There is more to grasping the nettle than being afraid of the sting. Avoiding prickly issues in the workplace – indeed, in any place – consumes energy. Covering something up, pretending it is not there, staving it off because it is “not the right time, not right now…” all of these behaviours consume our energies.

In contrast, as soon as a matter has been acknowledged, as soon as it is “no longer a secret,” energy is released. That energy can be put to good use in dealing with the challenge at hand. But how does one grasp the nettle? What procedures should one follow?

1. Heed the warning signs

Let’s imagine a scenario. A number of years ago your business made some far-reaching decisions about the way forward. These decisions may have been based on the realities of doing business at that time but now the context has changed. They have been based on what now feels like a poor understanding of the realities. Or they may even have been based on what are now quite clearly questionable principles and motivations.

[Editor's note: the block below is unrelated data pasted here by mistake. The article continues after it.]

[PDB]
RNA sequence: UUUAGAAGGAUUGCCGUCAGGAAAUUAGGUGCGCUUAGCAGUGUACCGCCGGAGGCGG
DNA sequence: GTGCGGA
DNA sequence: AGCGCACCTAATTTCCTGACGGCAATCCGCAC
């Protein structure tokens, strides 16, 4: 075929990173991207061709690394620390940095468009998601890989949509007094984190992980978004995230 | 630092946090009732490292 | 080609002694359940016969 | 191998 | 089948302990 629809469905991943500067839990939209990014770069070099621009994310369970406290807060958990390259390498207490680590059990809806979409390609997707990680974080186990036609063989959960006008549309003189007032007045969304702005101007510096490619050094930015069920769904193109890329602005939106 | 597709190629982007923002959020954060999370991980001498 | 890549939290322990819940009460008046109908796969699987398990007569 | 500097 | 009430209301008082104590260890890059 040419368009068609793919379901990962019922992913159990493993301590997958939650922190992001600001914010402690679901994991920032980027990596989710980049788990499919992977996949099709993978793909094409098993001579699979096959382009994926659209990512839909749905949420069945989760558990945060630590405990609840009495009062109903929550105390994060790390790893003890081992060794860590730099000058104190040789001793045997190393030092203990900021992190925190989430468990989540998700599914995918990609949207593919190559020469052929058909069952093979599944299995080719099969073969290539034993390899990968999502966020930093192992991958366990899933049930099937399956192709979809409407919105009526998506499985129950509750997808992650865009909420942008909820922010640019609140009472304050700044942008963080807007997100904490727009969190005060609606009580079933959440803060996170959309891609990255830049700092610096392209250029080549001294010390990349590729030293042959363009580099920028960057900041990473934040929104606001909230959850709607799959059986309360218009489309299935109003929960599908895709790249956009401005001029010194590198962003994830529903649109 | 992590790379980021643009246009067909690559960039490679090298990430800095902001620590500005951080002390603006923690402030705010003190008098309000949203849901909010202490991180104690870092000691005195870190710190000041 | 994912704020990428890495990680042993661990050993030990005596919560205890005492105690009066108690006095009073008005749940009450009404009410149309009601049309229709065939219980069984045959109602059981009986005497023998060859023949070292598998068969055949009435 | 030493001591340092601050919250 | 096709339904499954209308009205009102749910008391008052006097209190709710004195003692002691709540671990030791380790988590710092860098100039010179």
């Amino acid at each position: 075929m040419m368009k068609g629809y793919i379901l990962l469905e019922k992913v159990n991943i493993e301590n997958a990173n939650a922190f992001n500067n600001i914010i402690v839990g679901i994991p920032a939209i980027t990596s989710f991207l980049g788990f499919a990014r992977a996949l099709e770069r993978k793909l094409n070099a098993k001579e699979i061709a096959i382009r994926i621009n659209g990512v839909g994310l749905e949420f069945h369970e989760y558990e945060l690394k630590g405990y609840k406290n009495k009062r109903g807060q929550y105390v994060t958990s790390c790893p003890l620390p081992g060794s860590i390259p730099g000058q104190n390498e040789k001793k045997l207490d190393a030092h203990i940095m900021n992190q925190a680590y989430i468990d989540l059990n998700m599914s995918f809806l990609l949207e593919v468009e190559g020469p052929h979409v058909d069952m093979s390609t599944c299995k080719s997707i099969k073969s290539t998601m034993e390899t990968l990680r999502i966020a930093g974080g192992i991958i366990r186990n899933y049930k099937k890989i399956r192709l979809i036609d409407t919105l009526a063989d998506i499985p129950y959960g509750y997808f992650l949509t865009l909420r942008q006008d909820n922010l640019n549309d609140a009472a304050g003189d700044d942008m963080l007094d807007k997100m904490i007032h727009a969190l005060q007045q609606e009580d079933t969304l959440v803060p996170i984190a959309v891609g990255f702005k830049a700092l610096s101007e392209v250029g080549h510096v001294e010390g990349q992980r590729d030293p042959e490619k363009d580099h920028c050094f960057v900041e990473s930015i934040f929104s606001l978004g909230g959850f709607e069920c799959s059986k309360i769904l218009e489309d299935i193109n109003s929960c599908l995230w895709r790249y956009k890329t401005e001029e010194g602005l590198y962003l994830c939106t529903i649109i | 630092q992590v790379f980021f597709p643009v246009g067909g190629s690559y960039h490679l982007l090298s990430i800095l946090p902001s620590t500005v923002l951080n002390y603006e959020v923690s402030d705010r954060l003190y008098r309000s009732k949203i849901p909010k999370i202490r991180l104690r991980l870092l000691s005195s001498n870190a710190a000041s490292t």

In short, there’s a new reality. The decisions that once felt both desirable and achievable now feel wrong. It feels like mistakes were made. It feels like things need to be addressed and corrected. The impact on the business now disturbs you.

Are you going to ignore your feelings and hope the moment passes? Heed the warning signs. When something is wrong, your discomfort – uneasiness or a heightened or low energy – are valuable warning signs. They start to flash before your conscious thoughts have had the chance to line up. They indicate there is something that you don’t know about the situation – and need to find out.